Sensing his despair, the two owners and Ainge called Pierce to a meeting in Ainge's office at the team's practice facility in suburban Waltham last April to discuss the player's concerns. While he came away with a renewed belief that Grousbeck and Pagliuca were serious about providing him with veteran help, Pierce remained uncertain that Ainge could follow through. "I had mixed feelings about Danny," admits Pierce. "I didn't know if he could get us back to that [championship] level. What else am I supposed to think? I didn't know what he was trying to do, I didn't know the game plan."
It was apparent to Pierce that the Celtics were counting on rebuilding around Oden or Durant. "I saw the emergence of Al Jefferson and Tony Allen," says Pierce, "and I'm thinking, if they take either Oden or Durant, maybe it will be my time to go because they would have a great foundation." Whereas Pierce once feared being traded to a losing franchise—he vetoed an attempt by Boston in 2005 to move him to the Portland Trail Blazers for a draft pick the Celtics would have used on Wake Forest guard Chris Paul—he was now willing to start fresh almost anywhere: "I figured, How much worse could it get?"
ON MAY 22, the day of the lottery, Grousbeck, wearing a green-and-white pinstriped suit, anxiously approached Room 3A at NBA Entertainment studios in Secaucus, N.J. He would serve as the Celtics' representative for the lottery, which was to take place 90 minutes before the ESPN telecast revealing the results. Each of the teams' reps had to turn in his cellphone and other wireless devices after entering the room and were forbidden from communicating with the outside world.
Shortly after 7:30 p.m. balls numbered 1 through 14 were dropped into a tumbler at the front of the room. Grousbeck sat back in his chair, a list of 1,000 possible four-number combinations—-including the 199 assigned to Boston for having the NBA's second-worst record—upon his lap. When the balls 5, 9, 14 and 13 popped out for the No. 1 pick, Grousbeck didn't bother to review his list. Nor did he do so after 14, 4, 11 and 10 came up for pick No. 2. "I knew [our] numbers," he told reporters in the room. "A 1 or 2 had to show up or we weren't getting a pick, and they didn't show up."
As the telecast began, a brief camera shot of the gathering in Room 3A provided an unfortunate clue to Celtics president Rich Gotham. "I could tell by the way [Grousbeck] was sitting that we didn't get it," says Gotham, who was watching with Ainge and coach Doc Rivers in Ainge's office. "I could read the body language."
Boston ended up with the No. 5 pick, which meant the choice would be shopped. Perhaps the only person in Boston who was happy with this result was Pierce. Ainge would have more work to do.
AINGE AND MCHALE have been friends for more than 25 years. They first met when Ainge, the reigning Wooden Award winner from BYU, joined the Celtics in November 1981 (Ainge had played four seasons in the Toronto Blue Jays' system before Auerbach bought out his baseball contract); McHale was in his second year in the NBA. They remained friends after Ainge was traded to the Sacramento Kings in '89. From there Ainge would play for the Trail Blazers and the Phoenix Suns, retire in '95 and work for TNT and serve as Suns coach before returning to Boston. McHale finished his career with the Celtics in '93, then became the Timberwolves' vice president of basketball operations two years later. "There are really no secrets between Kevin and I," Ainge says. "Kevin and I don't play games, we don't try to trick each other. We've known each other way too long to ever do that."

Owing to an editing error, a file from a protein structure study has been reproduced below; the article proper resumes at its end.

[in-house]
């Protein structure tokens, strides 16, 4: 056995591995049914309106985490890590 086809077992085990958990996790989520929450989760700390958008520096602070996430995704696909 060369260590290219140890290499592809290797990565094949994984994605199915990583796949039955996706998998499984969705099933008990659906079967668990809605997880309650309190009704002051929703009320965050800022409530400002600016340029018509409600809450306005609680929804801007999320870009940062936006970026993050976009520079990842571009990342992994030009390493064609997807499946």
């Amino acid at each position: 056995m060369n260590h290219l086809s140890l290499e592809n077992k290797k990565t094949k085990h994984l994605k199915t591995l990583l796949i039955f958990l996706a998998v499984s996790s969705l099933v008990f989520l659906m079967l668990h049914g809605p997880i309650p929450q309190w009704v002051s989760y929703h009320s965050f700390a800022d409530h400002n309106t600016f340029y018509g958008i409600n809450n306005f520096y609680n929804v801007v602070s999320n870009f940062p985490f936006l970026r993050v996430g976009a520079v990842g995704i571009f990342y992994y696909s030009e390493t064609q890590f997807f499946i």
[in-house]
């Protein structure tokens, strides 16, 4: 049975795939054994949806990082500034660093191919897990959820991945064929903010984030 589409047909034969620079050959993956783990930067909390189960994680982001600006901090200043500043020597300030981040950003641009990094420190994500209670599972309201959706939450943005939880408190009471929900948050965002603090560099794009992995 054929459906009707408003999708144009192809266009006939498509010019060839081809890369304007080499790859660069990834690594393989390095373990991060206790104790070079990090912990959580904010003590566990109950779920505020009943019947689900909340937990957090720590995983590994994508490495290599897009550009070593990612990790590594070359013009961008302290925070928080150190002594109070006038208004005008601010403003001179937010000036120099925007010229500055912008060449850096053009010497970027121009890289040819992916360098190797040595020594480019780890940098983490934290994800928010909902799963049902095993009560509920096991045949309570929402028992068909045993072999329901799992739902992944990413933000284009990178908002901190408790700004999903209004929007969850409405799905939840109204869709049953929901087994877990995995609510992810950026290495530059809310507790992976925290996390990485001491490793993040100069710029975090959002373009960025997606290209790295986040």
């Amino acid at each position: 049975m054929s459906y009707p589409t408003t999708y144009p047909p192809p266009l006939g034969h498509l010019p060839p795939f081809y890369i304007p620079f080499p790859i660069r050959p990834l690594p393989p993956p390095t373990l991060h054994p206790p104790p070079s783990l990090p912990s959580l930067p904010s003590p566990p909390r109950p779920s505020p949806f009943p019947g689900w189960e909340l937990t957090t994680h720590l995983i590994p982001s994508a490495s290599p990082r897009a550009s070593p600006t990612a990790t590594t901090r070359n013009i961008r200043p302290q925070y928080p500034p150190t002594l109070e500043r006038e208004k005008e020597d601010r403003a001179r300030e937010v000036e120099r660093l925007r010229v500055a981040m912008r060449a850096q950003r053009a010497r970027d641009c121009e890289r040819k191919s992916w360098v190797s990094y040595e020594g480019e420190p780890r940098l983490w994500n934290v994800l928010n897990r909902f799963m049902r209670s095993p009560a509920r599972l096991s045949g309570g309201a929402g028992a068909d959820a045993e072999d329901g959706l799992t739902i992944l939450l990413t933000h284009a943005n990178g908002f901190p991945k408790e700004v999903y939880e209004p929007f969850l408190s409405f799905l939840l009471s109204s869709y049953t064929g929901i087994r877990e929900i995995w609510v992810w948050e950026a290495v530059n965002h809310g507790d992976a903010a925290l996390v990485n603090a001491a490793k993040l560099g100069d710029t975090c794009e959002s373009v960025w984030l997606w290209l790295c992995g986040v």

Ainge had been trying to pry Garnett from Minnesota since late in the 2005--06 season, when the Timberwolves were wrapping up a disappointing 33-win campaign that launched speculation of Garnett's exit. Ainge routinely worked Garnett's name into his conversations with McHale and stubbornly kept it up even after McHale said Garnett wasn't available. But the rapport between the two friends and team execs was of secondary importance; far more crucial to Garnett's future was McHale's failure to maintain a winning combination around the 6'11" All-Star. After eight successive playoff appearances ending in 2004, Minnesota slumped to 44, 33 and 32 wins over the next three seasons. The franchise became vulnerable to losing Garnett because he could opt out of his contract after the 2007--08 season, and owner Glen Taylor wasn't interested in extending Garnett's deal unless he accepted a cut in his $20 million annual salary.
As it became clear that the Timberwolves might, indeed, part with Garnett, Boston emerged as a possible destination because it had a lottery pick; center Theo Ratliff's large contract that had only one year left; and, most attractive of all, Jefferson, an emerging 22-year-old power forward with the rare low-post and rebounding skills that McHale coveted. A week before the June 28 draft, however, Garnett's agent, Andy Miller, vetoed a potential trade to the Celtics by publicly declaring that Garnett had no interest in either leaving the Twin Cities or in signing an extension with Boston. Over the next few days the Suns and the Los Angeles Lakers became the front-runners in the bidding for the Big Ticket.
Though Ainge was still trying to salvage a deal for Garnett up to the eve of the draft, he was also looking elsewhere. A proposed three-team trade that would have sent Suns forward Shawn Marion to Boston and Garnett to Phoenix crumbled quickly, and another rumored deal for Marcus Camby of the Denver Nuggets didn't have legs either. As draft day approached it appeared as if Ainge might have to use that No. 5 pick after all. He had targeted Chinese forward Yi Jianlian, whom Ainge rated as the player with the most upside in this draft, but the last thing the Celtics needed was another phenom who was two or three years away.